Analysis: Rutgers-led Win in JSBL

BELMAR, N.J. -- The Rutgers-led Gutter Cleaners won for the first time Thursday in the Jersey Shore Basketball League, and was on hand. There are eight Scarlet Knights on the roster, and we break down the play of each one.

BELMAR, N.J. – The Rutgers-led Gutter Cleaners won its first game of the Jersey Shore Basketball League season with a 111-103 defeat of previously unbeaten Sterns Trailors (3-1) Wednesday at St. Rose High School.

Rather than talk about the runs of the game, and Rutgers (1-3) opening a 16-point first-half lead before falling behind by a point only to rally in the fourth quarter and pull away, a different tact will be taken.

Here a few things to consider before a breakdown of how the eight Rutgers players in the game fared:

  • Keep in mind this is a summer league, so defense is not a priority, which explains the ridiculously high score in a four-quarter, 40-minute game. Shot selection is also not a high priority.

  • The game is played under NBA rules, which means a 24-second shot clock, eight seconds to get the ball across the half court and defensive 3-second violations (which Rutgers was guilty of on several occasions.

    The shot clock is also the reason for a fast tempo, and many of the Rutgers freshmen looked winded late in each quarter when the pace of play got to them.

  • Evaluating on a team concept is fruitless because there is virtually no coaching, lots of 1-on-1 play and minimal defensive rotations, so we will look at each player's individual game.

Wally Judge (16 points, 14 rebounds) : It is a shame Rutgers fans will have to wait until 2012-13 to see him play because he brings the type of body (6-9, 250 pounds) and athleticism the Scarlet Knights haven't had in a while. He rebounded above the rim and showed great instinct in going after missed shots, demonstrated nice back-to-the-basket moves and is fluid.

Myles Mack (18 points): The 5-11 point guard is quick off the dribble and gives Rutgers something it lacked previously, which is someone who can create his own shot off the dribble. Mack also is a nice interior passer who can be dangerous penetrating and scoring or passing, or creating space to get off a quick jumper.

The question at this point is how Mack will handle the physical play in the Big East, and at his size, will he be able to create enough space to get open shots and get to the basket.

Jerome Seagears (15 points): The combo guard gets his shot off quick and is accurate. He didn't handle the ball much, deferring to Mack much of the time, but his leadership skills were evident as he was constantly communicating with his teammates.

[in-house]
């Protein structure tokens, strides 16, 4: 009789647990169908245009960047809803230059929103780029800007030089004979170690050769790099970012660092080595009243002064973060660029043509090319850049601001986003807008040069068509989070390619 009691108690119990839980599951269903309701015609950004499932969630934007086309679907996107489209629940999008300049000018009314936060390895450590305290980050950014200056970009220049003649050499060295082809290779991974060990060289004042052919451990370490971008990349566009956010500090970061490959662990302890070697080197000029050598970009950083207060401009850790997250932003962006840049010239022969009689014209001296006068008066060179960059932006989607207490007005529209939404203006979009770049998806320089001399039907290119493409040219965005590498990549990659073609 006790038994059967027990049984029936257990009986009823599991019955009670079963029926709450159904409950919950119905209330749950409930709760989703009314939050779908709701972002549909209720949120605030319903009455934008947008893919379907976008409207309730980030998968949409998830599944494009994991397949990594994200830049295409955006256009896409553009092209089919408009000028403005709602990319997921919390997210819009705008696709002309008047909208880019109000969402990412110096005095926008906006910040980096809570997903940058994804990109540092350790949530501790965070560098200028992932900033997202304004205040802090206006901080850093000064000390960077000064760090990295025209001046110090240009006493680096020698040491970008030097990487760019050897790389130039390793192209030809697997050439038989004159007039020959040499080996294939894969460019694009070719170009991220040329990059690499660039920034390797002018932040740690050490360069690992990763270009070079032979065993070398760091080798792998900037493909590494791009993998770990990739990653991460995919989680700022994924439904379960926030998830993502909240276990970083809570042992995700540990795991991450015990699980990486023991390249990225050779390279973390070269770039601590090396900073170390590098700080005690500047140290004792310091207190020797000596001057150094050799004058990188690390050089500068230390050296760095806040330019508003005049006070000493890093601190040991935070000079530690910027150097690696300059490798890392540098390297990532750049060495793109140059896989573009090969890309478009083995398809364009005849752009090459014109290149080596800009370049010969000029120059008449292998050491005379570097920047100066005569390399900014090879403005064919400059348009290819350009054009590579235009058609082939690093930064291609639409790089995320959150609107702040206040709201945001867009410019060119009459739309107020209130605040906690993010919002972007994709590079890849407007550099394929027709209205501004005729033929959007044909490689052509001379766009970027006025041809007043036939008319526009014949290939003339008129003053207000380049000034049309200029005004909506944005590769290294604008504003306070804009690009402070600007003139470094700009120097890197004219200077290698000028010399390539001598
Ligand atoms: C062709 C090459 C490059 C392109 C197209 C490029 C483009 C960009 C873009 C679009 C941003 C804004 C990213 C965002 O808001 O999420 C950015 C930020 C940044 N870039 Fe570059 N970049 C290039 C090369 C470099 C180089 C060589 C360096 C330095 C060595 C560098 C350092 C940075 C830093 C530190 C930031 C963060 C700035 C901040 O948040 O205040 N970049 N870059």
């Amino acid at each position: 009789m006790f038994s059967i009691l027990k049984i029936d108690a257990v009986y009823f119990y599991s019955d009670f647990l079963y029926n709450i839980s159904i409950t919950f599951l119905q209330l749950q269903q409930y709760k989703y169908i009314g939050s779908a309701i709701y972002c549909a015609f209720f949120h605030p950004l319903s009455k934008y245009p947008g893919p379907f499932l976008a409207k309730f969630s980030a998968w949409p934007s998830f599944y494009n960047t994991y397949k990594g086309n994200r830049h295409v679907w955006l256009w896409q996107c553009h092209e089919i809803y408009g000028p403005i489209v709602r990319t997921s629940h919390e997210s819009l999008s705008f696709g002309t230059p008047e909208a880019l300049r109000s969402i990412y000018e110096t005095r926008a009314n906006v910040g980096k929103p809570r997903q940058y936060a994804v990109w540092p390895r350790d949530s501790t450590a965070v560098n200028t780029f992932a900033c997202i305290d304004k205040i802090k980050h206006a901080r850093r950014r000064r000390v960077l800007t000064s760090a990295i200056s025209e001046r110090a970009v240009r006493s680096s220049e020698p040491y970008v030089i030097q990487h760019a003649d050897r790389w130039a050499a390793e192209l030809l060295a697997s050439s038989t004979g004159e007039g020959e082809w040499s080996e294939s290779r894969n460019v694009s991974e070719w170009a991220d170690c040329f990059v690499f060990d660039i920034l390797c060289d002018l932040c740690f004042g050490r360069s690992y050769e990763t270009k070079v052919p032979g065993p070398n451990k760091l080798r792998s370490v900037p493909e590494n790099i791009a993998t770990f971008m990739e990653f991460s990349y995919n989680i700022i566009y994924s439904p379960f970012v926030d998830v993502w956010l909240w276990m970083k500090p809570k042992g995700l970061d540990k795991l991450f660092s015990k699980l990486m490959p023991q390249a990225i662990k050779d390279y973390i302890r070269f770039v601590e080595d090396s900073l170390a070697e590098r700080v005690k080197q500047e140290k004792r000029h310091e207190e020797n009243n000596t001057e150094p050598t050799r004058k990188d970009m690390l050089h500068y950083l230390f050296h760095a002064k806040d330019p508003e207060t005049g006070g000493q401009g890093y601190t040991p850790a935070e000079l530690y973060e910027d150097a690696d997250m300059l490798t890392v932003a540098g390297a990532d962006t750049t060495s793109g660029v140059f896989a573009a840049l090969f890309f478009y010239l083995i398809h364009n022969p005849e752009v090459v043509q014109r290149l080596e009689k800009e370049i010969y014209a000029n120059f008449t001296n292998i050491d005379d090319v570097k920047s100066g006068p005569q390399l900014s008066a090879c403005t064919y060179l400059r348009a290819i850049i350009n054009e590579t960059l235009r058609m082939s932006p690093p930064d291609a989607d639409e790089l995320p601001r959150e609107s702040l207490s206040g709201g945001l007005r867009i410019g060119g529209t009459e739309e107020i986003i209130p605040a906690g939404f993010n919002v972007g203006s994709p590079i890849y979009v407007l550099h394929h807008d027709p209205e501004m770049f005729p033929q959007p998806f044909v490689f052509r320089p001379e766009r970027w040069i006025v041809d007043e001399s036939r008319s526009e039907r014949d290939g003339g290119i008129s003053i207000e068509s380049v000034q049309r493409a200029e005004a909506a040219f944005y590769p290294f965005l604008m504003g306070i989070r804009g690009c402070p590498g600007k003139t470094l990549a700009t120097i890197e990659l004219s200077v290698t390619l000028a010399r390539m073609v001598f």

Seagears spent the night as a spot-up shooter and also as someone who can create his own shot with a quick dribble and step back. He also displayed very good range.

Elijah Carter (8 points): The point guard is a bigger body (6-2) who doesn't possesses Mack's lightning first step and ability to penetrate, but he showed an ability to get to the basket while also handling the ball well under pressure.

Carter may have to alter his shooting mechanics, but he brings confidence and maturity, and also was quick to help out on defense several times.

Malick Kone (2 points): The guard/wing didn't have trouble putting the ball on the floor and trying to create scoring chances, but he was not assertive in the offense. He is long and needs the most developing of the highly touted freshmen, but he moves smoothly and is athletic.

Greg Lewis (9 points): With low expectations about his offensive game, it came as a nice surprise that he scored on several low-post moves. He wasn't involved much when it came to rebounding, and he needs to get stronger, and a year in the weight room will do wonders for him.

Derrick Randall (11 points): He is 6-8, 255 pounds, and has wide shoulders and strength Rutgers is used to playing against, but not with. He was quick to get in the air to block a few shots, finished nicely on a few close-range chances and also had a nose for rebounding.

Austin Johnson (22 points): The junior big man had nifty low-post moves, going left and right and scoring most of his points off of moves, and not in transitions or put-backs. One thing in question remains whether Johnson will play physical against the bigger bodies in the Big East, but he showed more polished low-post moves than last season.

Austin Carroll (10 points): Carroll said afterward this was the first time he played a game since the season-ending loss to St. John's in the Big East tournament. He was rehabbing a sore left knee, which he injured in early January before undergoing surgery a few days later.

Carroll was rusty, turning the ball over on several careless plays, but he also showed his savvy with a few steals and nifty passes for easy baskets underneath.

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